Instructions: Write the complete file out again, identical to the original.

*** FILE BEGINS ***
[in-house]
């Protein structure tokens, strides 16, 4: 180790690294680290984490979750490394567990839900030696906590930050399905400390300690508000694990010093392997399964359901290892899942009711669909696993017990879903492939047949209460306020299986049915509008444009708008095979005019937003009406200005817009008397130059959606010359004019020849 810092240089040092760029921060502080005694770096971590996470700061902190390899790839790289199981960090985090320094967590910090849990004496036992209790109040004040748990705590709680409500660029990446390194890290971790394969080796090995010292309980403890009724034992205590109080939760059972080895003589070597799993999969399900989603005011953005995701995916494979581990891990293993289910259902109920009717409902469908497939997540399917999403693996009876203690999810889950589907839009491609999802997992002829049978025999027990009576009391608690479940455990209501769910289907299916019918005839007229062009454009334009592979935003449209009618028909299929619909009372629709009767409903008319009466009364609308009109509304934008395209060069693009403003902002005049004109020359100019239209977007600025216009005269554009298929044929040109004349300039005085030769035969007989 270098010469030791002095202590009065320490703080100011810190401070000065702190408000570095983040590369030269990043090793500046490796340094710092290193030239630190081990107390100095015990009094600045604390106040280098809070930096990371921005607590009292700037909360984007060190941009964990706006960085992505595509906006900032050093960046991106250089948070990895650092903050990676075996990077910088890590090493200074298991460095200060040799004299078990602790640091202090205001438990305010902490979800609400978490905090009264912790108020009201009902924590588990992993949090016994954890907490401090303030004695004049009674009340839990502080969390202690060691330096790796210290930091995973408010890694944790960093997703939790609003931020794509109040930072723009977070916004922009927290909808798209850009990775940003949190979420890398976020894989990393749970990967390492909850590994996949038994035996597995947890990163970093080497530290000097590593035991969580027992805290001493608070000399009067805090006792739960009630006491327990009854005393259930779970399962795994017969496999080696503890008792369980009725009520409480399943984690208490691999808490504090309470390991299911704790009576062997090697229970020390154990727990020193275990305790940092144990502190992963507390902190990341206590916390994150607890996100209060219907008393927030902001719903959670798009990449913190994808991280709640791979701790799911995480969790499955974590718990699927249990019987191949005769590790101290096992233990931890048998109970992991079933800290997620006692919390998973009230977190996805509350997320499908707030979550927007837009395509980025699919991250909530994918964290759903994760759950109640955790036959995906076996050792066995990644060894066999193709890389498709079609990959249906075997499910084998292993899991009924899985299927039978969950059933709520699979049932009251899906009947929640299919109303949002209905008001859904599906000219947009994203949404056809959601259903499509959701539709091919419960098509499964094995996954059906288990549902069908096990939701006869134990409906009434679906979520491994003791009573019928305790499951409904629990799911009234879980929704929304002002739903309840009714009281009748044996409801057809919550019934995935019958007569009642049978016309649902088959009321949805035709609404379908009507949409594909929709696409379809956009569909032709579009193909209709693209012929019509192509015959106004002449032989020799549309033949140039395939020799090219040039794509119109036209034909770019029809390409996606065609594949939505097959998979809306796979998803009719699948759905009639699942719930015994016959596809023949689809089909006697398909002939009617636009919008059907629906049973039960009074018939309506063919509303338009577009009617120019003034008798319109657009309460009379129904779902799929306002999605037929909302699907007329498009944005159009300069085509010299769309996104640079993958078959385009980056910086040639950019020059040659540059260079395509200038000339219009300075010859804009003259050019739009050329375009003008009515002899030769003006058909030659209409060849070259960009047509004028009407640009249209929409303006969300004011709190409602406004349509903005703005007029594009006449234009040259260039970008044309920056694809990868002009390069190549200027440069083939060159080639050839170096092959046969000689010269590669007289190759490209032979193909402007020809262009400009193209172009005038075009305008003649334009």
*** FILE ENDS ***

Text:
[in-house]
């Protein structure tokens, strides 16, 4: 180790690294680290984490979750490394567990839900030696906590930050399905400390300690508000694990010093392997399964359901290892899942009711669909696993017990879903492939047949209460306020299986049915509008444009708008095979005019937003009406200005817009008397130059959606010359004019020849 810092240089040092760029921060502080005694770096971590996470700061902190390899790839790289199981960090985090320094967590910090849990004496036992209790109040004040748990705590709680409500660029990446390194890290971790394969080796090995010292309980403890009724034992205590109080939760059972080895003589070597799993999969399900989603005011953005995701995916494979581990891990293993289910259902109920009717409902469908497939997540399917999403693996009876203690999810889950589907839009491609999802997992002829049978025999027990009576009391608690479940455990209501769910289907299916019918005839007229062009454009334009592979935003449209009618028909299929619909009372629709009767409903008319009466009364609308009109509304934008395209060069693009403003902002005049004109020359100019239209977007600025216009005269554009298929044929040109004349300039005085030769035969007989 270098010469030791002095202590009065320490703080100011810190401070000065702190408000570095983040590369030269990043090793500046490796340094710092290193030239630190081990107390100095015990009094600045604390106040280098809070930096990371921005607590009292700037909360984007060190941009964990706006960085992505595509906006900032050093960046991106250089948070990895650092903050990676075996990077910088890590090493200074298991460095200060040799004299078990602790640091202090205001438990305010902490979800609400978490905090009264912790108020009201009902924590588990992993949090016994954890907490401090303030004695004049009674009340839990502080969390202690060691330096790796210290930091995973408010890694944790960093997703939790609003931020794509109040930072723009977070916004922009927290909808798209850009990775940003949190979420890398976020894989990393749970990967390492909850590994996949038994035996597995947890990163970093080497530290000097590593035991969580027992805290001493608070000399009067805090006792739960009630006491327990009854005393259930779970399962795994017969496999080696503890008792369980009725009520409480399943984690208490691999808490504090309470390991299911704790009576062997090697229970020390154990727990020193275990305790940092144990502190992963507390902190990341206590916390994150607890996100209060219907008393927030902001719903959670798009990449913190994808991280709640791979701790799911995480969790499955974590718990699927249990019987191949005769590790101290096992233990931890048998109970992991079933800290997620006692919390998973009230977190996805509350997320499908707030979550927007837009395509980025699919991250909530994918964290759903994760759950109640955790036959995906076996050792066995990644060894066999193709890389498709079609990959249906075997499910084998292993899991009924899985299927039978969950059933709520699979049932009251899906009947929640299919109303949002209905008001859904599906000219947009994203949404056809959601259903499509959701539709091919419960098509499964094995996954059906288990549902069908096990939701006869134990409906009434679906979520491994003791009573019928305790499951409904629990799911009234879980929704929304002002739903309840009714009281009748044996409801057809919550019934995935019958007569009642049978016309649902088959009321949805035709609404379908009507949409594909929709696409379809956009569909032709579009193909209709693209012929019509192509015959106004002449032989020799549309033949140039395939020799090219040039794509119109036209034909770019029809390409996606065609594949939505097959998979809306796979998803009719699948759905009639699942719930015994016959596809023949689809089909006697398909002939009617636009919008059907629906049973039960009074018939309506063919509303338009577009009617120019003034008798319109657009309460009379129904779902799929306002999605037929909302699907007329498009944005159009300069085509010299769309996104640079993958078959385009980056910086040639950019020059040659540059260079395509200038000339219009300075010859804009003259050019739009050329375009003008009515002899030769003006058909030659209409060849070259960009047509004028009407640009249209929409303006969300004011709190409602406004349509903005703005007029594009006449234009040259260039970008044309920056694809990868002009390069190549200027440069083939060159080639050839170096092959046969000689010269590669007289190759490209032979193909402007020809262009400009193209172009005038075009305008003649334009």